Saturday, June 03, 2006

desmantelan una celula terrorista con armas quimicas en londres

gracias a un informante del MI-5 desmantelan una celula terrorista con intenciones de detonar un arma quimica o biologica en londres, ademas un analisis de las operaciones antiterroristas en el reino unido
Nervous informant who gave details of new terrorist deviceBy Daniel McGrory
THE informant told MI5 that they did not have much time to stop another lethal terrorist attack on London.
The details he passed on were so precise and so terrifying that intelligence agents had to drop some of their other investigations to concentrate on what was supposedly happening behind the net curtains of a neat terraced house in an East London suburb.
The belief was that the authorities had only days to act. Surveillance had to be hastily organised, the police and other agencies had to be told, along with ministers, that this time the terrorists were expected to use chemicals and not explosives to murder their victims.
The nervous informant claimed to have seen the chemical vest that the terrorist would use, and while he didn’t understand how the device would work, he did pass on a description and the address where he saw it. The man also offered a list of names.
Some elements of the story he had to tell agents bordered on the incredible, but security sources said that they dared not ignore this alert.
The trouble was that Operation Volga was happening at a time when Britain’s security apparatus was already dangerously overstretched. Bruised by recent public criticism of their conduct over the July 7 bombings, the police, intelligence agencies and senior ministers have deliberately let slip the scale of the threat facing Britain so that the country has some idea of the growing menace of Islamic extremists.
In a meeting last month with some families of victims of the July 7 attacks, John Reid, the Home Secretary, stunned his audience by telling them that 20 “major conspiracies” had been uncovered.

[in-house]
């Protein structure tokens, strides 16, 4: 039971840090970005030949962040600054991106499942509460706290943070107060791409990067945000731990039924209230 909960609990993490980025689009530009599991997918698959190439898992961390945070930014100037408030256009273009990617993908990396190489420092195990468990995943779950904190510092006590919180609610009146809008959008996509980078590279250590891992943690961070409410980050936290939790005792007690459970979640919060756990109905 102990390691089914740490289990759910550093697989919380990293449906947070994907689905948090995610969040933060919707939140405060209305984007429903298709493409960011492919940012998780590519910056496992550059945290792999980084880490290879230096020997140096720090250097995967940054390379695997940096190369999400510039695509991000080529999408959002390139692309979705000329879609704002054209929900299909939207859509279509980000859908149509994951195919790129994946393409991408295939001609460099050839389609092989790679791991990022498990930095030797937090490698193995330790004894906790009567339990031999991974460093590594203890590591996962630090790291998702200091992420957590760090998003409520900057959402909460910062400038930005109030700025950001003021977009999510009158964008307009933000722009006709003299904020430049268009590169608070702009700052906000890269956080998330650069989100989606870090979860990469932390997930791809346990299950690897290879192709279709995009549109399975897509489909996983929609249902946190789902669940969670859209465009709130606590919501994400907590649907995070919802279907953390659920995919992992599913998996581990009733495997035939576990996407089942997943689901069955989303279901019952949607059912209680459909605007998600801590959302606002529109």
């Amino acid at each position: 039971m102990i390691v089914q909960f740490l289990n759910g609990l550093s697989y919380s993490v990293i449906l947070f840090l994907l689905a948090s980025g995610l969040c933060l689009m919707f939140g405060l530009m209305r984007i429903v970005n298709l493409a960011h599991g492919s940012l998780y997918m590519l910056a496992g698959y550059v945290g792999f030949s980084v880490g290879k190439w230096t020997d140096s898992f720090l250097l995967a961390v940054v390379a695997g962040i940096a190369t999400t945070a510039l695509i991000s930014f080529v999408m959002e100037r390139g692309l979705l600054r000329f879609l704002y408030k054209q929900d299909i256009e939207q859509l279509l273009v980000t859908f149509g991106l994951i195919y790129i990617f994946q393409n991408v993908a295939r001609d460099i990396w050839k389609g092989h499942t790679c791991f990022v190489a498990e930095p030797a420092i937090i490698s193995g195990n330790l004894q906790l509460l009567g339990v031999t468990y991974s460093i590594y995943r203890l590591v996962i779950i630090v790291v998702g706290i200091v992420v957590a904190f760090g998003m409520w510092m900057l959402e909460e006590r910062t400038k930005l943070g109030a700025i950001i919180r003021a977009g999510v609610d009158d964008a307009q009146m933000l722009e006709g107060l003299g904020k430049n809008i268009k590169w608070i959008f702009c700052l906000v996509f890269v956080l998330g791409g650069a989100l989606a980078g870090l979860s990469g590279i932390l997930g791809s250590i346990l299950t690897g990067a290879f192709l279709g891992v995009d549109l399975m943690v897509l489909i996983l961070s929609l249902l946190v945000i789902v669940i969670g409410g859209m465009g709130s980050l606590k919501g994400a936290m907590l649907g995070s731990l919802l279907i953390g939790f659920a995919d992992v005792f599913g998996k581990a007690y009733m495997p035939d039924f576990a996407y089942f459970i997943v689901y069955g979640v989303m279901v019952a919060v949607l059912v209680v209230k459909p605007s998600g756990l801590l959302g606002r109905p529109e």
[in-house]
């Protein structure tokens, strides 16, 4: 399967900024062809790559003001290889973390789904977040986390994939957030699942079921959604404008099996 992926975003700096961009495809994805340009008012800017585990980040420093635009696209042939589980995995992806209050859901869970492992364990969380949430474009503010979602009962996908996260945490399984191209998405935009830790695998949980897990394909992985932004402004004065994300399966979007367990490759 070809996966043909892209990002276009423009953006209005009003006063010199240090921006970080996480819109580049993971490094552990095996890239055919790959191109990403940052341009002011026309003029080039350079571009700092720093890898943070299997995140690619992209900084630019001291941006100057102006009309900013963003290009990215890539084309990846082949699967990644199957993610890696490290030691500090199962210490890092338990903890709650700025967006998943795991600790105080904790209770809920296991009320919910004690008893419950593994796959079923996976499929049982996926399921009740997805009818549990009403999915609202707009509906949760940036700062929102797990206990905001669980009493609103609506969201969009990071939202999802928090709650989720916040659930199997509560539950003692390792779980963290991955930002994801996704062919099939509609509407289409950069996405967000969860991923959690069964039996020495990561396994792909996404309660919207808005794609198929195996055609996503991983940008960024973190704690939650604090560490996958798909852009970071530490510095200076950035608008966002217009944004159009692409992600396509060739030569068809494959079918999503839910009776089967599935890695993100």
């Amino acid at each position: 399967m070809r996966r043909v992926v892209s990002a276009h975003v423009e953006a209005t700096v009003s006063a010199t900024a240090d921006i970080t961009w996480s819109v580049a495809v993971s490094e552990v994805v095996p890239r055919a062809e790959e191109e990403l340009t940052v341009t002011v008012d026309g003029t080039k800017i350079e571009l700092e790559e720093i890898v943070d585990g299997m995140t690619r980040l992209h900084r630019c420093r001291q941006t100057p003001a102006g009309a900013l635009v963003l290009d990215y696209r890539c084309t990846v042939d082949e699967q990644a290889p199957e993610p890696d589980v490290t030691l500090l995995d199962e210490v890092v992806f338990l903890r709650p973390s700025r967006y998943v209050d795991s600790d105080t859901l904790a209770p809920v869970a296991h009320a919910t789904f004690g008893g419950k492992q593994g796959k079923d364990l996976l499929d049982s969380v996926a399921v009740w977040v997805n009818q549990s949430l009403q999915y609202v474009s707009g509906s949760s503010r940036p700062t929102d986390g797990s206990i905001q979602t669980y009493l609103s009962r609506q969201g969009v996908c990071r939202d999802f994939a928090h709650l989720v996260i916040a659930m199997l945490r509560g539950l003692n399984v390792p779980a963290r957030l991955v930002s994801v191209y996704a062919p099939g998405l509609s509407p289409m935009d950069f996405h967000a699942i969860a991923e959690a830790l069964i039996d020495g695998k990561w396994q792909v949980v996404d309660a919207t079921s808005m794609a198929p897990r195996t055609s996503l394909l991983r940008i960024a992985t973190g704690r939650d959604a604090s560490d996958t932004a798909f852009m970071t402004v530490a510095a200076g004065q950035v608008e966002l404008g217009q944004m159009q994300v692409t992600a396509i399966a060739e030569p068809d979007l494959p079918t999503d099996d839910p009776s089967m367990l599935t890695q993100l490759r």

This was far more than anyone in Whitehall had previously divulged. Understandably, Mr Reid did not go into details but his claim came shortly after MI5 suggested that there were as many as 1,200 terrorist suspects living in Britain.
A report by the Joint Intelligence Committee leaked to a Sunday newspaper last month said that the war in Iraq had made Britain a target for al-Qaeda sympathisers “for many years to come”.
This report showed the remarkable rise in suspects that MI5 was attempting to shadow. At the time of the 9/11 attacks, MI5 knew of about 250 “primary investigative targets” inside Britain. By July 7 last year that had risen to 800. Today it is more than 1,000. Sir Ian Blair, the Metropolitan Police Commissioner, had revealed how three attacks had been foiled since July 7 that were likely to have caused many more deaths than the 52 killed in last summer’s suicide bombings.
Some of these plots were reportedly being put together by young, British-born Muslims. Finding these cells was the priority. But to add to the investigators’ workload, Tony Blair also ordered an operation to deal with foreign-born militants living and working here who were helping to organise and bankroll attacks overseas.
These included groups who were helping fanatics willing to take part in suicide attacks in Iraq against coalition forces. Raids by hundreds of police a fortnight ago that led to the arrest of eight men in Manchester and Merseyside was aimed at thwarting an al-Qaeda cell intent on targeting British and US troops.
At least seven men from Britain are believed to have been killed in Iraq since the insurgency began in 2003. Investigators have traced the travel routes these men took, the Islamic colleges that some cited on their visa applications to get to countries such as Syria, as well as the silent organisers in British cities who provide shelter and cash for these operations.
Mr Blair wants the Home Office to deport as many of these suspects as they can.
Ministers expect a tussle with the courts over this ambition as well as criticism from human rights groups over the Prime Minister’s message in the aftermath of July 7 that the “rules have changed” in the way Britain will deal with suspects.
Political opponents have claimed that MI5 leaking its ongoing inquiries is a ploy to block calls for a public inquiry into July 7.
Dame Eliza Manningham-Buller, the Director-General of MI5, said that her agents had suspended their work on some serious criminal cases to devote all their energies to counter terrorism.
While there have been efforts to share more intelligence with allies, this new generation of terrorists are more discreet than their predecessors. They no longer gather at mosques, where clerics rant against Western governments, or congregate with known militants. Instead they prefer to set up their own youth clubs, using back rooms in their parents’ houses to devise their schemes.
Today’s terrorists are suburban men who neighbours invariably describe as “hard-working, respectable and British to the core”.

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